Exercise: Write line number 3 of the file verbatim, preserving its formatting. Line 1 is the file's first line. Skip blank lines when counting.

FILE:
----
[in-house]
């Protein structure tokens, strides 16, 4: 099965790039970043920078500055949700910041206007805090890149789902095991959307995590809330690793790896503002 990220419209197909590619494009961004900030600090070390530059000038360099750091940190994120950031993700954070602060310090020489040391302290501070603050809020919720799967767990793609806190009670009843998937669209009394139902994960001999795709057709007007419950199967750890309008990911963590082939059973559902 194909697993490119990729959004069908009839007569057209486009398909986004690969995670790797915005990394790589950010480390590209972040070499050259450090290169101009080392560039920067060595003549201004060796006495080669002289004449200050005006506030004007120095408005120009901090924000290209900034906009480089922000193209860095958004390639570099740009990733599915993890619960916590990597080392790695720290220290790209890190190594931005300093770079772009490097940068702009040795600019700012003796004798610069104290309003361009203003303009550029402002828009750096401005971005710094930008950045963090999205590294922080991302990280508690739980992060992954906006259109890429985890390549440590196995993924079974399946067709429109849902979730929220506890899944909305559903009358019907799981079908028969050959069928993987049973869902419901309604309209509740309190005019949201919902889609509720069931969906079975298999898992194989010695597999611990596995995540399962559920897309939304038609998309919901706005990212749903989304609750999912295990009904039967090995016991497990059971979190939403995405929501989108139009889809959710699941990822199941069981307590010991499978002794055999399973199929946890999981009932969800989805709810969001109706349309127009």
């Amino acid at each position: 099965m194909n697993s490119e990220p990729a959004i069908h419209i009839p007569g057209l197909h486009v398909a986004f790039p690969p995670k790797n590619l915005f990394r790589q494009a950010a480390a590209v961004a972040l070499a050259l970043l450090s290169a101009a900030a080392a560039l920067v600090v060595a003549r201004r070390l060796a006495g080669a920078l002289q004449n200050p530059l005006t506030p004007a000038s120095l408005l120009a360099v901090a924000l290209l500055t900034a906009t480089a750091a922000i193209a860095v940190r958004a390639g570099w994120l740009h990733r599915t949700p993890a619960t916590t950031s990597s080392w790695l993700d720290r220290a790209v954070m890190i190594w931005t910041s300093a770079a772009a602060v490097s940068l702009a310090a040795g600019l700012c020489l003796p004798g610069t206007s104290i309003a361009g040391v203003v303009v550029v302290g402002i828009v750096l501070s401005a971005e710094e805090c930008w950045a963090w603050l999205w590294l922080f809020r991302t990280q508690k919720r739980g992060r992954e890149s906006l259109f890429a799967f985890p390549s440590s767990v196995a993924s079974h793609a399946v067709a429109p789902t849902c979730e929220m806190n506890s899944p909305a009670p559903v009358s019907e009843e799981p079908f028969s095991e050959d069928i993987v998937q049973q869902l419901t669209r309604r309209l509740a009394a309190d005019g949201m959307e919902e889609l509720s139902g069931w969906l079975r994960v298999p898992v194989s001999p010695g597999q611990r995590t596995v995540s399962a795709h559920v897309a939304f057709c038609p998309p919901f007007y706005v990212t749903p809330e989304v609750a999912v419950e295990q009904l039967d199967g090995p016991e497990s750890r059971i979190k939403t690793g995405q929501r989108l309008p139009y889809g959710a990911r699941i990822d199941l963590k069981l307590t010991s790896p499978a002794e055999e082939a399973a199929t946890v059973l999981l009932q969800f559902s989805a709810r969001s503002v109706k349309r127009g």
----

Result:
């Amino acid at each position: 099965m194909n697993s490119e990220p990729a959004i069908h419209i009839p007569g057209l197909h486009v398909a986004f790039p690969p995670k790797n590619l915005f990394r790589q494009a950010a480390a590209v961004a972040l070499a050259l970043l450090s290169a101009a900030a080392a560039l920067v600090v060595a003549r201004r070390l060796a006495g080669a920078l002289q004449n200050p530059l005006t506030p004007a000038s120095l408005l120009a360099v901090a924000l290209l500055t900034a906009t480089a750091a922000i193209a860095v940190r958004a390639g570099w994120l740009h990733r599915t949700p993890a619960t916590t950031s990597s080392w790695l993700d720290r220290a790209v954070m890190i190594w931005t910041s300093a770079a772009a602060v490097s940068l702009a310090a040795g600019l700012c020489l003796p004798g610069t206007s104290i309003a361009g040391v203003v303009v550029v302290g402002i828009v750096l501070s401005a971005e710094e805090c930008w950045a963090w603050l999205w590294l922080f809020r991302t990280q508690k919720r739980g992060r992954e890149s906006l259109f890429a799967f985890p390549s440590s767990v196995a993924s079974h793609a399946v067709a429109p789902t849902c979730e929220m806190n506890s899944p909305a009670p559903v009358s019907e009843e799981p079908f028969s095991e050959d069928i993987v998937q049973q869902l419901t669209r309604r309209l509740a009394a309190d005019g949201m959307e919902e889609l509720s139902g069931w969906l079975r994960v298999p898992v194989s001999p010695g597999q611990r995590t596995v995540s399962a795709h559920v897309a939304f057709c038609p998309p919901f007007y706005v990212t749903p809330e989304v609750a999912v419950e295990q009904l039967d199967g090995p016991e497990s750890r059971i979190k939403t690793g995405q929501r989108l309008p139009y889809g959710a990911r699941i990822d199941l963590k069981l307590t010991s790896p499978a002794e055999e082939a399973a199929t946890v059973l999981l009932q969800f559902s989805a709810r969001s503002v109706k349309r127009g």